They're the cavalry for growers, a dawn cacophony rescuing crops from the devastation of freezing temperatures.
The popularity of helicopters for frost control has waned, as growers increasingly rely on fixed frost fans to pull in warmer air from above. But the choppers still have their place, Helicopters Hawke's Bay frost co-ordinator Mike Knobloch says.
"In the old days you'd have 30 to 35," he said.
"These days there's probably not much more than 10, I would think. A lot of people have put in water, windmills - that sort of thing."
He said there was a perception helicopters were relatively expensive "but if you look at the last few years and you put in a windmill at $35,000 to $40,000 and it covers about 5 hectares, helicopters are actually quite a cheap investment".
"Sometimes on an odd-shaped blocks it's not economic to put in a windmill or water or things like that.
"Sometimes with lease blocks the operators don't want to fork out the capital for a windmill for something that may not continue over time, so that's where there's still a demand for helicopters."
While apples and grapevines are most vulnerable when flowering, grapes have the potential to be damaged throughout the growing cycle. And frosts as late as December are possible.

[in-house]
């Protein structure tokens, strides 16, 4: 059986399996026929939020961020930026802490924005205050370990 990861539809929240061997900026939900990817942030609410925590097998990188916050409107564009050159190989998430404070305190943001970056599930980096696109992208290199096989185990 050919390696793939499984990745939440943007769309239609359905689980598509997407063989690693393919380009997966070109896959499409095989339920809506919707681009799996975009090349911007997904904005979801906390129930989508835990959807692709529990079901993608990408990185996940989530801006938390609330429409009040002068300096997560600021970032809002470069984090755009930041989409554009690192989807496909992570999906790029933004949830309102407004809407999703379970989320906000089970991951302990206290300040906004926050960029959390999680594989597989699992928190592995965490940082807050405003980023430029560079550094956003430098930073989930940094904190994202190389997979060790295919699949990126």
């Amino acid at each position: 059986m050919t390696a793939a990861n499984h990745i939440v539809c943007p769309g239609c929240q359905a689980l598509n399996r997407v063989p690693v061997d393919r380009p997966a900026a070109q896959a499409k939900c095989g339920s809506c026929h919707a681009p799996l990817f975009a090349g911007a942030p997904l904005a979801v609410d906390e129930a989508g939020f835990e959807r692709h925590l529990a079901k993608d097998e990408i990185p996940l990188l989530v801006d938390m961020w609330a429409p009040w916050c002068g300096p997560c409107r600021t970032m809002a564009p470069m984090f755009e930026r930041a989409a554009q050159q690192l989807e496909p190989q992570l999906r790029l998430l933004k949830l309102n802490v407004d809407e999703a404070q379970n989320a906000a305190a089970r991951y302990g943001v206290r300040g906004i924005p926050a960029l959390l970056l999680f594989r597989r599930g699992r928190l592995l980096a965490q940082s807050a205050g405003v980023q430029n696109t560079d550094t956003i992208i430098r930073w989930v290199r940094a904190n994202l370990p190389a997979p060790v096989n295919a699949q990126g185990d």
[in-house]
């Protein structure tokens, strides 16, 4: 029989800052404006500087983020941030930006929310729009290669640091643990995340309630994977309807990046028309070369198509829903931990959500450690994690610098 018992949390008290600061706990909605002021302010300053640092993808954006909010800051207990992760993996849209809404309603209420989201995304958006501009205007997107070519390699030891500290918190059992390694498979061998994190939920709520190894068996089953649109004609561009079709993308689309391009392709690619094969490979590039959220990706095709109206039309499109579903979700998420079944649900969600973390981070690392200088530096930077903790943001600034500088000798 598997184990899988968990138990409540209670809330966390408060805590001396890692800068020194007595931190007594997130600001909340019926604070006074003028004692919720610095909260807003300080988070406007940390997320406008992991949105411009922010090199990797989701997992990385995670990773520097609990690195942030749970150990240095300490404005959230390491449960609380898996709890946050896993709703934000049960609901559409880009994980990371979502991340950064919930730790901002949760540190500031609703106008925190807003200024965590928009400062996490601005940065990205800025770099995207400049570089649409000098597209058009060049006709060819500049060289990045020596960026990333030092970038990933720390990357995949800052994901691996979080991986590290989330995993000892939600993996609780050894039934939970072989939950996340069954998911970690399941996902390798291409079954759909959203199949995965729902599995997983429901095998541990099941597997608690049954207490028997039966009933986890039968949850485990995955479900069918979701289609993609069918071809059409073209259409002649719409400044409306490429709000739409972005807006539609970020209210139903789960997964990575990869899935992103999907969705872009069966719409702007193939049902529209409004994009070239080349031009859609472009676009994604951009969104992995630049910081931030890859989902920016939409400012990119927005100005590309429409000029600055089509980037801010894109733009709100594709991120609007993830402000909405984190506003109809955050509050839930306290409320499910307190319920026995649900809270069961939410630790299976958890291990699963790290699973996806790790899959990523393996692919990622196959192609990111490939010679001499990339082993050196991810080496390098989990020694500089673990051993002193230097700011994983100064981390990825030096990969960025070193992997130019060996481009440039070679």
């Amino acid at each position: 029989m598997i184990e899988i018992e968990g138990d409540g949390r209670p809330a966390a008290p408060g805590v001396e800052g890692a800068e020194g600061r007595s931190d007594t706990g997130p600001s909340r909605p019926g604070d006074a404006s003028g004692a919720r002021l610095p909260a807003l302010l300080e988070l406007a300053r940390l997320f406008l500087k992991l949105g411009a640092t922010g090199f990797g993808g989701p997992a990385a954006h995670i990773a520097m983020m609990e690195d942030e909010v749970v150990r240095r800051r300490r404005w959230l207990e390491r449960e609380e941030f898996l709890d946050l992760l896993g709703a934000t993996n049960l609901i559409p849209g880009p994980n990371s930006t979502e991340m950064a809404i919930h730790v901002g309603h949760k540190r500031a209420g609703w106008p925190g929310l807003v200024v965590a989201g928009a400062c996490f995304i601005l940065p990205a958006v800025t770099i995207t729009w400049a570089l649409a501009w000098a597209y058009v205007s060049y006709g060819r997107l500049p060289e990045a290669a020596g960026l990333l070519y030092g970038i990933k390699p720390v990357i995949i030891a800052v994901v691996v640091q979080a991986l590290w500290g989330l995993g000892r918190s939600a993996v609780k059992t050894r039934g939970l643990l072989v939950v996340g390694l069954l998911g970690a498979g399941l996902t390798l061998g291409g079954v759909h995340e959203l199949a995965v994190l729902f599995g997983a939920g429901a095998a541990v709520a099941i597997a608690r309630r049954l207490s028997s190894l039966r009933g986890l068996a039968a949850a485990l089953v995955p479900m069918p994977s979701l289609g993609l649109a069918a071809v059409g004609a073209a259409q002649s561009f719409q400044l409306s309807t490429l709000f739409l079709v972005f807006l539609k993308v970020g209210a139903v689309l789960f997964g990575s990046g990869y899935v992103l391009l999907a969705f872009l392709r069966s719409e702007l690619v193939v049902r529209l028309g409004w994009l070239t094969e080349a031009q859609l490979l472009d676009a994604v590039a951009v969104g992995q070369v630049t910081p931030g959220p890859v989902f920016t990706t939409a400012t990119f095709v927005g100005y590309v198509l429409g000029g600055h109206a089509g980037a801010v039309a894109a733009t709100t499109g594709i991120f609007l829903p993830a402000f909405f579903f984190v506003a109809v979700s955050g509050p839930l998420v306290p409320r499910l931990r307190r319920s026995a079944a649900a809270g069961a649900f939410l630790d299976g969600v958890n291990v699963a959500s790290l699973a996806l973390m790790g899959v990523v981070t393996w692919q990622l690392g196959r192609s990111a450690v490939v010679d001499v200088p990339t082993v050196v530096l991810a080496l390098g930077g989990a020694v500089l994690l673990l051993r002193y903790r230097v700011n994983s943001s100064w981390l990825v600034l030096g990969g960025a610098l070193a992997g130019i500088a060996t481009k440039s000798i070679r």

Frost control is not the most exciting flying job, as most of it happens at night.
"It's a job," Knobloch said.
"I think some of the younger guys starting out and they've got their night ratings, they do it to build up their hours.
"As long as you've got a good block it is relatively easy flying, but if it's a big frost it can be a bit monotonous.
"People use frost lights - they glow a certain colour depending on the temperature and the pilot can see if there are different coloured lights through the block.
"If it hits zero they'll go red and if it's half-a-degree they might go yellow so they'll know to give a bit more attention and air over that particular area of the block."
Growers must book their chopper by 3pm, to give pilots time to fly in for a safety check, ahead of a later flight with Jack Frost.
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